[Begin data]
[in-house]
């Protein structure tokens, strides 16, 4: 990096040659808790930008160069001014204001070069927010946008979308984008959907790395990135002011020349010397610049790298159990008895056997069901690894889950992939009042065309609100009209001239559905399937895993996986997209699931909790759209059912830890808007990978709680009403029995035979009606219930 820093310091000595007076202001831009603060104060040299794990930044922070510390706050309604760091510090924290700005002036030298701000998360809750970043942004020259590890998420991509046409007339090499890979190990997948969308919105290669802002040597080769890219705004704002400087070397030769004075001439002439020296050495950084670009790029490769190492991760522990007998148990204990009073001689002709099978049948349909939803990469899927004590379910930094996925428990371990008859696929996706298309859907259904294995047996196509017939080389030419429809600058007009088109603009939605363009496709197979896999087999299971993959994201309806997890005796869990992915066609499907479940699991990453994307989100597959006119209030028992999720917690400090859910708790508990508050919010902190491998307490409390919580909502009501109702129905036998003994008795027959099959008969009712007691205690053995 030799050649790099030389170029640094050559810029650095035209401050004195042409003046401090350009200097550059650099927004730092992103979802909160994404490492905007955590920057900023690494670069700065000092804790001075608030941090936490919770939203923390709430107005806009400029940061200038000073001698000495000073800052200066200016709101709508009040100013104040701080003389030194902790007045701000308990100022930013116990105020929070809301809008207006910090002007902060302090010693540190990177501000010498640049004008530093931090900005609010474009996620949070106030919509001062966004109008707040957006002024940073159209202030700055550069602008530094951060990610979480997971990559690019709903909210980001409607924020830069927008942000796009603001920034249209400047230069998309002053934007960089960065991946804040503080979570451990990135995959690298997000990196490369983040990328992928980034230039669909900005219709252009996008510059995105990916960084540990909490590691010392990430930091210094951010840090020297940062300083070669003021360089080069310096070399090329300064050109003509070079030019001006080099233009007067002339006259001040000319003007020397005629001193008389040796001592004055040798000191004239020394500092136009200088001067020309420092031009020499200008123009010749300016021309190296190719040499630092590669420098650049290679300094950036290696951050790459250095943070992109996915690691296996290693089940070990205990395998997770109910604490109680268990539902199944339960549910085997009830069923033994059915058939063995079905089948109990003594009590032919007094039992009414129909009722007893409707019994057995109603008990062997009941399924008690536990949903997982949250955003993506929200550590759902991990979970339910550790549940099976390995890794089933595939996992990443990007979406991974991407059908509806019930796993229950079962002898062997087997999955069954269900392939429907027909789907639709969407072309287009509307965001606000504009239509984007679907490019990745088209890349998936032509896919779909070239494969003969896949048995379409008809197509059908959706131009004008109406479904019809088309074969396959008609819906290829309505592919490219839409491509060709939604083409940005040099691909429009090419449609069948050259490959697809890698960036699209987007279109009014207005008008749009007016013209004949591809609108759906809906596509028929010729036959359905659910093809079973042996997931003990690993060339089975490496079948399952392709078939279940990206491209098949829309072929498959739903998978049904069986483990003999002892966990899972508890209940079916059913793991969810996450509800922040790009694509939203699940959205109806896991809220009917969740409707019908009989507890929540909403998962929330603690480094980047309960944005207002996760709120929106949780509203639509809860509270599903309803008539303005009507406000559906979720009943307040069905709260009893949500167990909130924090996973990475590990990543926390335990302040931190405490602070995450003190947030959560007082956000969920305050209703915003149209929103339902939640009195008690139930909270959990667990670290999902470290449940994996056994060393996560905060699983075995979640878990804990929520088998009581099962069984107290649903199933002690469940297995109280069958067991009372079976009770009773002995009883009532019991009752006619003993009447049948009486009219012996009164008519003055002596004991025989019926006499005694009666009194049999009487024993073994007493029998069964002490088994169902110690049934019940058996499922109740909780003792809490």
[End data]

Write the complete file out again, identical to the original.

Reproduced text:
[in-house]
């Protein structure tokens, strides 16, 4: 990096040659808790930008160069001014204001070069927010946008979308984008959907790395990135002011020349010397610049790298159990008895056997069901690894889950992939009042065309609100009209001239559905399937895993996986997209699931909790759209059912830890808007990978709680009403029995035979009606219930 820093310091000595007076202001831009603060104060040299794990930044922070510390706050309604760091510090924290700005002036030298701000998360809750970043942004020259590890998420991509046409007339090499890979190990997948969308919105290669802002040597080769890219705004704002400087070397030769004075001439002439020296050495950084670009790029490769190492991760522990007998148990204990009073001689002709099978049948349909939803990469899927004590379910930094996925428990371990008859696929996706298309859907259904294995047996196509017939080389030419429809600058007009088109603009939605363009496709197979896999087999299971993959994201309806997890005796869990992915066609499907479940699991990453994307989100597959006119209030028992999720917690400090859910708790508990508050919010902190491998307490409390919580909502009501109702129905036998003994008795027959099959008969009712007691205690053995 030799050649790099030389170029640094050559810029650095035209401050004195042409003046401090350009200097550059650099927004730092992103979802909160994404490492905007955590920057900023690494670069700065000092804790001075608030941090936490919770939203923390709430107005806009400029940061200038000073001698000495000073800052200066200016709101709508009040100013104040701080003389030194902790007045701000308990100022930013116990105020929070809301809008207006910090002007902060302090010693540190990177501000010498640049004008530093931090900005609010474009996620949070106030919509001062966004109008707040957006002024940073159209202030700055550069602008530094951060990610979480997971990559690019709903909210980001409607924020830069927008942000796009603001920034249209400047230069998309002053934007960089960065991946804040503080979570451990990135995959690298997000990196490369983040990328992928980034230039669909900005219709252009996008510059995105990916960084540990909490590691010392990430930091210094951010840090020297940062300083070669003021360089080069310096070399090329300064050109003509070079030019001006080099233009007067002339006259001040000319003007020397005629001193008389040796001592004055040798000191004239020394500092136009200088001067020309420092031009020499200008123009010749300016021309190296190719040499630092590669420098650049290679300094950036290696951050790459250095943070992109996915690691296996290693089940070990205990395998997770109910604490109680268990539902199944339960549910085997009830069923033994059915058939063995079905089948109990003594009590032919007094039992009414129909009722007893409707019994057995109603008990062997009941399924008690536990949903997982949250955003993506929200550590759902991990979970339910550790549940099976390995890794089933595939996992990443990007979406991974991407059908509806019930796993229950079962002898062997087997999955069954269900392939429907027909789907639709969407072309287009509307965001606000504009239509984007679907490019990745088209890349998936032509896919779909070239494969003969896949048995379409008809197509059908959706131009004008109406479904019809088309074969396959008609819906290829309505592919490219839409491509060709939604083409940005040099691909429009090419449609069948050259490959697809890698960036699209987007279109009014207005008008749009007016013209004949591809609108759906809906596509028929010729036959359905659910093809079973042996997931003990690993060339089975490496079948399952392709078939279940990206491209098949829309072929498959739903998978049904069986483990003999002892966990899972508890209940079916059913793991969810996450509800922040790009694509939203699940959205109806896991809220009917969740409707019908009989507890929540909403998962929330603690480094980047309960944005207002996760709120929106949780509203639509809860509270599903309803008539303005009507406000559906979720009943307040069905709260009893949500167990909130924090996973990475590990990543926390335990302040931190405490602070995450003190947030959560007082956000969920305050209703915003149209929103339902939640009195008690139930909270959990667990670290999902470290449940994996056994060393996560905060699983075995979640878990804990929520088998009581099962069984107290649903199933002690469940297995109280069958067991009372079976009770009773002995009883009532019991009752006619003993009447049948009486009219012996009164008519003055002596004991025989019926006499005694009666009194049999009487024993073994007493029998069964002490088994169902110690049934019940058996499922109740909780003792809490």